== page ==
For the longer term, if the IoT is ever to improve from being a security minefield, Wisniewski believes it will take a major mindset shift.
“Today almost all of the responsibility is on the consumer, who more often than not is not aware of the risks and doesn't know what to do to mitigate them,” he said. “The burden should be almost entirely on the manufacturer to make it as simple as possible. The devices I've analyzed tend to lean towards terrible, and absolutely none of my devices would get a ‘responsible’ rating.
“Consumers have some responsibility, but shouldn't have to become security specialists,” he said.
Spiezle said in the long run that attitude would save money for IoT developers. “The cost to address a bug in a device prior to shipping is less than $200,” he said. “To do it post release can cost of $15,000. The economics are pretty clear, and unlike a site vulnerability, the liability exposure for a device that is compromised can risk putting a company out of business.”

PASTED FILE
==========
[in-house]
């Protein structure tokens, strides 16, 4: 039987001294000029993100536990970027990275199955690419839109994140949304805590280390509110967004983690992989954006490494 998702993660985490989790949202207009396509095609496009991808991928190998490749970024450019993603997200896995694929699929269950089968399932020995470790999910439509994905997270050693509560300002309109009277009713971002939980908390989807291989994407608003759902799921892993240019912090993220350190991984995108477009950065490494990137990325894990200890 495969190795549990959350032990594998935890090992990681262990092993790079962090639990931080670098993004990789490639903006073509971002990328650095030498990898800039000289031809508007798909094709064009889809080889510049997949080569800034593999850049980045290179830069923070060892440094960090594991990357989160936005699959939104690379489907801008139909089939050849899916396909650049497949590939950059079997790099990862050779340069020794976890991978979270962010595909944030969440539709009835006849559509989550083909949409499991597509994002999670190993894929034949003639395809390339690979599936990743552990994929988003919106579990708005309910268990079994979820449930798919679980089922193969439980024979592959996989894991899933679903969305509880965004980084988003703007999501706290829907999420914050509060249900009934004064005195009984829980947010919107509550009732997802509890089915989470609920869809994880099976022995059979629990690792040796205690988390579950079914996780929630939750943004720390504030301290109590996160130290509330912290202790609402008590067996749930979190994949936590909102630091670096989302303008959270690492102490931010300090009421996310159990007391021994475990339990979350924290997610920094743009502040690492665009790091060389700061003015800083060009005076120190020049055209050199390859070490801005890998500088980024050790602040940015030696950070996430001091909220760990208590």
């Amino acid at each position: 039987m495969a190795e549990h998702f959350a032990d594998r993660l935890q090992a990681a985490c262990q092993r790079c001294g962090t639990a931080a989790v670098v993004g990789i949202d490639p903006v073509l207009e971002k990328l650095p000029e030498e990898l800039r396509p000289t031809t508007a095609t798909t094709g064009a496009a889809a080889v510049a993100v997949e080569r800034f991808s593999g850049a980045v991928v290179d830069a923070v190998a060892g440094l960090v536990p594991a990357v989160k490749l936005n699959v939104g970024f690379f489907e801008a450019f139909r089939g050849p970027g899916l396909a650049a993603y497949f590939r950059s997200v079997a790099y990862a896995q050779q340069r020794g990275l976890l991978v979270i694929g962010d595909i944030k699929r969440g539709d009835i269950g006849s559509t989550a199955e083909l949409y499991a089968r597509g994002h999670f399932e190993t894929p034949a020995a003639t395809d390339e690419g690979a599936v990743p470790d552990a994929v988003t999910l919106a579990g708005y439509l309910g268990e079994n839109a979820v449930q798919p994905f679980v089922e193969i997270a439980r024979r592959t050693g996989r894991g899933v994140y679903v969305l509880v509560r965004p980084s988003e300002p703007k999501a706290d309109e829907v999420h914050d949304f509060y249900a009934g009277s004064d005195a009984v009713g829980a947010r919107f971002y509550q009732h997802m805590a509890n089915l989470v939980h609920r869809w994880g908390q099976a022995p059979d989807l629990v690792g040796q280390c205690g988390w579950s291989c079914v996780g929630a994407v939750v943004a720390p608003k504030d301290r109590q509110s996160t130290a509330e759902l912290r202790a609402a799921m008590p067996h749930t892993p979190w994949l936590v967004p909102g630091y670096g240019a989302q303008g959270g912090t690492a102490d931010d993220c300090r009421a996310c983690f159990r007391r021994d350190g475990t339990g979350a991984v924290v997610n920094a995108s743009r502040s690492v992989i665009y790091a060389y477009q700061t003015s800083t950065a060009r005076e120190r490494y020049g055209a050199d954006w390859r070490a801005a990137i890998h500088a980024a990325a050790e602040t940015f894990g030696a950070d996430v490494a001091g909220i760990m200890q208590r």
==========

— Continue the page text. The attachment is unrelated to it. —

For now, however, Lynch said public concern is well warranted. “These attacks are bringing awareness of just how dependent on the internet we are, and how the IoT will be a critical failure point if future cybersecurity attacks succeed,” he said.
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